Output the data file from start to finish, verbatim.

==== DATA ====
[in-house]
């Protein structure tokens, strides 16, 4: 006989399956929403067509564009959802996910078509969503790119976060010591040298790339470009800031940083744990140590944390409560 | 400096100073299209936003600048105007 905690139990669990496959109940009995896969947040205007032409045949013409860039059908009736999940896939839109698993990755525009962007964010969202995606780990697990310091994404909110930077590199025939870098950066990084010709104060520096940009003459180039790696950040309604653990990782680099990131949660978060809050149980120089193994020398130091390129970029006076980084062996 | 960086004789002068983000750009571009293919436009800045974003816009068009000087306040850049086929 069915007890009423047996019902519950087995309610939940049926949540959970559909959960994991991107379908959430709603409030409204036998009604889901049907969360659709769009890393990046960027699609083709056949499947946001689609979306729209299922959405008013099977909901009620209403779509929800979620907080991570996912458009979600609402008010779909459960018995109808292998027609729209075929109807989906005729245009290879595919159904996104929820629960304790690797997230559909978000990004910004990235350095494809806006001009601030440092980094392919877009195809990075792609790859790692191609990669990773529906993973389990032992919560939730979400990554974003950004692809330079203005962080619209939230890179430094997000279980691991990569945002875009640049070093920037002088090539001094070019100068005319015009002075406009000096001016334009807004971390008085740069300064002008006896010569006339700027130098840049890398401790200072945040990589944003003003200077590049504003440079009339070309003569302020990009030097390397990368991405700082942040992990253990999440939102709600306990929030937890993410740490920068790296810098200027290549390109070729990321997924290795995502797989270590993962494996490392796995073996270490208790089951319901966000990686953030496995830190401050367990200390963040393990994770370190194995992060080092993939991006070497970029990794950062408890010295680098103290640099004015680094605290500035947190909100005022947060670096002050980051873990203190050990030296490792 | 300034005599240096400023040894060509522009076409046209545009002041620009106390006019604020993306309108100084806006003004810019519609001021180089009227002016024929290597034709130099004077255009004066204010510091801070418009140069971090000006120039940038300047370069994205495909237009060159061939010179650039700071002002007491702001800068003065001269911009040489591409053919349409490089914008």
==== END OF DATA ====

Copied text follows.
[in-house]
């Protein structure tokens, strides 16, 4: 006989399956929403067509564009959802996910078509969503790119976060010591040298790339470009800031940083744990140590944390409560 | 400096100073299209936003600048105007 905690139990669990496959109940009995896969947040205007032409045949013409860039059908009736999940896939839109698993990755525009962007964010969202995606780990697990310091994404909110930077590199025939870098950066990084010709104060520096940009003459180039790696950040309604653990990782680099990131949660978060809050149980120089193994020398130091390129970029006076980084062996 | 960086004789002068983000750009571009293919436009800045974003816009068009000087306040850049086929 069915007890009423047996019902519950087995309610939940049926949540959970559909959960994991991107379908959430709603409030409204036998009604889901049907969360659709769009890393990046960027699609083709056949499947946001689609979306729209299922959405008013099977909901009620209403779509929800979620907080991570996912458009979600609402008010779909459960018995109808292998027609729209075929109807989906005729245009290879595919159904996104929820629960304790690797997230559909978000990004910004990235350095494809806006001009601030440092980094392919877009195809990075792609790859790692191609990669990773529906993973389990032992919560939730979400990554974003950004692809330079203005962080619209939230890179430094997000279980691991990569945002875009640049070093920037002088090539001094070019100068005319015009002075406009000096001016334009807004971390008085740069300064002008006896010569006339700027130098840049890398401790200072945040990589944003003003200077590049504003440079009339070309003569302020990009030097390397990368991405700082942040992990253990999440939102709600306990929030937890993410740490920068790296810098200027290549390109070729990321997924290795995502797989270590993962494996490392796995073996270490208790089951319901966000990686953030496995830190401050367990200390963040393990994770370190194995992060080092993939991006070497970029990794950062408890010295680098103290640099004015680094605290500035947190909100005022947060670096002050980051873990203190050990030296490792 | 300034005599240096400023040894060509522009076409046209545009002041620009106390006019604020993306309108100084806006003004810019519609001021180089009227002016024929290597034709130099004077255009004066204010510091801070418009140069971090000006120039940038300047370069994205495909237009060159061939010179650039700071002002007491702001800068003065001269911009040489591409053919349409490089914008």